Adapting the Heat and Mass Transfer Analogy to Model Performance of Automotive Catalytic Converters

[+] Author and Article Information
J. R. Mondt

Engine Research Department, General Motors Research Laboratories, Warren, MI 48090-9055

J. Eng. Gas Turbines Power 109(2), 200-206 (Apr 01, 1987) (7 pages) doi:10.1115/1.3240025 History: Received May 19, 1986; Online October 15, 2009


Using theory for mass transfer of a diffusing specie with very low concentration, rate equations and a mass-balance equation can be combined to derive a differential equation for mass transfer in an automotive catalytic converter. A closed-form solution to this equation shows conversion efficiency to be a function of the dimensionless size of the converter, or the number of transfer units, Ntum . This mass-transfer-limited analysis does not include catalyst kinetics; hence it is limited to fully warm, fresh catalyst performance. However, a technique is developed to model lightoff of a catalytic converter by combining convective heat transfer when warming up with mass-transfer-limited conversion when fully warm. Realistic assessment of the merit of a catalytic converter must also include the influence of size and shape on flow pressure drop. Accordingly the size and shape of square-cell monoliths and packed-sphere bead beds are correlated with both conversion performance and pressure drop. Applications of these correlations are shown to compare realistically the size versus performance characteristic of monoliths with that for bead beds, in spite of drastically different flow patterns for the two converters. Model predictions are confirmed by engine-dynamometer and vehicle test results.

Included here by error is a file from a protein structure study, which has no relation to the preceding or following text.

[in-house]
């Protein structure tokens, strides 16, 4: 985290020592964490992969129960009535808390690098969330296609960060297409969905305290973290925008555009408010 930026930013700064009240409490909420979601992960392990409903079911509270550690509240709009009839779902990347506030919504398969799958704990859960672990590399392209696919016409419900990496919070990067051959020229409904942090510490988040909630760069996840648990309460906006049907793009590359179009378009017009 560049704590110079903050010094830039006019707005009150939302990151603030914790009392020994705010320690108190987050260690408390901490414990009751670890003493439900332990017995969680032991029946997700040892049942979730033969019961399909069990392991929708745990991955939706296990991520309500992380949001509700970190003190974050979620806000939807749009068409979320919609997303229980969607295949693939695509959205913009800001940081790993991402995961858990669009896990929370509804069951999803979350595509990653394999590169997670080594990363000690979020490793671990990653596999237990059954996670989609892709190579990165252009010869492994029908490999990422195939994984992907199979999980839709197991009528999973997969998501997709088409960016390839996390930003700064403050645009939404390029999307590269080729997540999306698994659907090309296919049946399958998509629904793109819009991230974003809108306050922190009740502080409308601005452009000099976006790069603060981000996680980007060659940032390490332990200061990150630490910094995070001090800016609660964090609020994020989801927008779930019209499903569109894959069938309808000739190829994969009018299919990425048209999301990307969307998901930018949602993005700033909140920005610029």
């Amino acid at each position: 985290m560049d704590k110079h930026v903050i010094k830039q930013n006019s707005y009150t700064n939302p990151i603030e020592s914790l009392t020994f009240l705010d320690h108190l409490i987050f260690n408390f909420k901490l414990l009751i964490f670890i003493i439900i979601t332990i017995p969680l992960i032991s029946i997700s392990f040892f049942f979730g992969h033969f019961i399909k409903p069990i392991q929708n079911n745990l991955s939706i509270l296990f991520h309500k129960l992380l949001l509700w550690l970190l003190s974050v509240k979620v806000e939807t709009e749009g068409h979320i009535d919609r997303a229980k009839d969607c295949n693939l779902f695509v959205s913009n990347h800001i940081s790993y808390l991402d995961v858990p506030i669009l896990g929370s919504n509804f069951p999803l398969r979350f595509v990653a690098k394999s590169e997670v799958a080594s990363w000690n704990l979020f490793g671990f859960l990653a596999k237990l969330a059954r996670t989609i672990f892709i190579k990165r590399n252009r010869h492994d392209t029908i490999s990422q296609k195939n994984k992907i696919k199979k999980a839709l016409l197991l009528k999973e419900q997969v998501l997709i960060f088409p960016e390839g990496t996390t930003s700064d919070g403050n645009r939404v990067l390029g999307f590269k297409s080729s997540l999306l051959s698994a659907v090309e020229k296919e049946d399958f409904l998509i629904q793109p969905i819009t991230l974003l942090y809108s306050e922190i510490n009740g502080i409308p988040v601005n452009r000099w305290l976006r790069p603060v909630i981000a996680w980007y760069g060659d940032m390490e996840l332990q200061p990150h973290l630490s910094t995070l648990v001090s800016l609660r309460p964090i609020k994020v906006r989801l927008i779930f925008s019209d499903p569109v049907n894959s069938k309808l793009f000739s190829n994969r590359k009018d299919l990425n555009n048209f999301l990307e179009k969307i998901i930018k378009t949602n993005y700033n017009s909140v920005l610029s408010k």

Copyright © 1987 by ASME
Your Session has timed out. Please sign back in to continue.





Some tools below are only available to our subscribers or users with an online account.

Related Content

Customize your page view by dragging and repositioning the boxes below.

Related Journal Articles
Related eBook Content
Topic Collections

Sorry! You do not have access to this content. For assistance or to subscribe, please contact us:

  • TELEPHONE: 1-800-843-2763 (Toll-free in the USA)
  • EMAIL: asmedigitalcollection@asme.org
Sign In